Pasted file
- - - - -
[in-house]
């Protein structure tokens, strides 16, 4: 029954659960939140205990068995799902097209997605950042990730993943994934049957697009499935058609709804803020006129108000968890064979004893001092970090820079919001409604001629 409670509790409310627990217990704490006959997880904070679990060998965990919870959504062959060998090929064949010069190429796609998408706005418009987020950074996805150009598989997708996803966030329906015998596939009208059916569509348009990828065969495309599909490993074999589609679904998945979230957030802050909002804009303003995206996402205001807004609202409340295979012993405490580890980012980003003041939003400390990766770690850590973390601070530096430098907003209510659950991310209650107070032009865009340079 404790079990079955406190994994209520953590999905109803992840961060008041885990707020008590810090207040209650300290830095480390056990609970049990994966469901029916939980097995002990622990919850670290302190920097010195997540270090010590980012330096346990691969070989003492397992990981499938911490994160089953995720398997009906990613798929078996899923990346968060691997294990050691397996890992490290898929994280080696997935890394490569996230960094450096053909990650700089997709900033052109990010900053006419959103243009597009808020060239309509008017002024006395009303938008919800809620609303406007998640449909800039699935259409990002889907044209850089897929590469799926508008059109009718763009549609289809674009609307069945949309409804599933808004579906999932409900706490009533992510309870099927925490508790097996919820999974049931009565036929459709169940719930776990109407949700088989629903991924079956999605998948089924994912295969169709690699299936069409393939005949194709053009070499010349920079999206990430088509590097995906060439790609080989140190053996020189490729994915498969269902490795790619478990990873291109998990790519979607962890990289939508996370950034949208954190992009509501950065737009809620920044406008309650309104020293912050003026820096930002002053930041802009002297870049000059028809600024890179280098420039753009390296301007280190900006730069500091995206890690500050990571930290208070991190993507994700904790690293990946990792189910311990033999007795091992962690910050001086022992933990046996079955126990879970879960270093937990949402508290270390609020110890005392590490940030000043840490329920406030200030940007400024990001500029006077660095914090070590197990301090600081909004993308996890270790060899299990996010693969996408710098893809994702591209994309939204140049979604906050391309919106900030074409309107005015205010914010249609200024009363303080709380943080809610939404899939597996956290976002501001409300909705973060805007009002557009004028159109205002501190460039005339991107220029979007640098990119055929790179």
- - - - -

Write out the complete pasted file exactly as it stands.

[in-house]
């Protein structure tokens, strides 16, 4: 029954659960939140205990068995799902097209997605950042990730993943994934049957697009499935058609709804803020006129108000968890064979004893001092970090820079919001409604001629 409670509790409310627990217990704490006959997880904070679990060998965990919870959504062959060998090929064949010069190429796609998408706005418009987020950074996805150009598989997708996803966030329906015998596939009208059916569509348009990828065969495309599909490993074999589609679904998945979230957030802050909002804009303003995206996402205001807004609202409340295979012993405490580890980012980003003041939003400390990766770690850590973390601070530096430098907003209510659950991310209650107070032009865009340079 404790079990079955406190994994209520953590999905109803992840961060008041885990707020008590810090207040209650300290830095480390056990609970049990994966469901029916939980097995002990622990919850670290302190920097010195997540270090010590980012330096346990691969070989003492397992990981499938911490994160089953995720398997009906990613798929078996899923990346968060691997294990050691397996890992490290898929994280080696997935890394490569996230960094450096053909990650700089997709900033052109990010900053006419959103243009597009808020060239309509008017002024006395009303938008919800809620609303406007998640449909800039699935259409990002889907044209850089897929590469799926508008059109009718763009549609289809674009609307069945949309409804599933808004579906999932409900706490009533992510309870099927925490508790097996919820999974049931009565036929459709169940719930776990109407949700088989629903991924079956999605998948089924994912295969169709690699299936069409393939005949194709053009070499010349920079999206990430088509590097995906060439790609080989140190053996020189490729994915498969269902490795790619478990990873291109998990790519979607962890990289939508996370950034949208954190992009509501950065737009809620920044406008309650309104020293912050003026820096930002002053930041802009002297870049000059028809600024890179280098420039753009390296301007280190900006730069500091995206890690500050990571930290208070991190993507994700904790690293990946990792189910311990033999007795091992962690910050001086022992933990046996079955126990879970879960270093937990949402508290270390609020110890005392590490940030000043840490329920406030200030940007400024990001500029006077660095914090070590197990301090600081909004993308996890270790060899299990996010693969996408710098893809994702591209994309939204140049979604906050391309919106900030074409309107005015205010914010249609200024009363303080709380943080809610939404899939597996956290976002501001409300909705973060805007009002557009004028159109205002501190460039005339991107220029979007640098990119055929790179």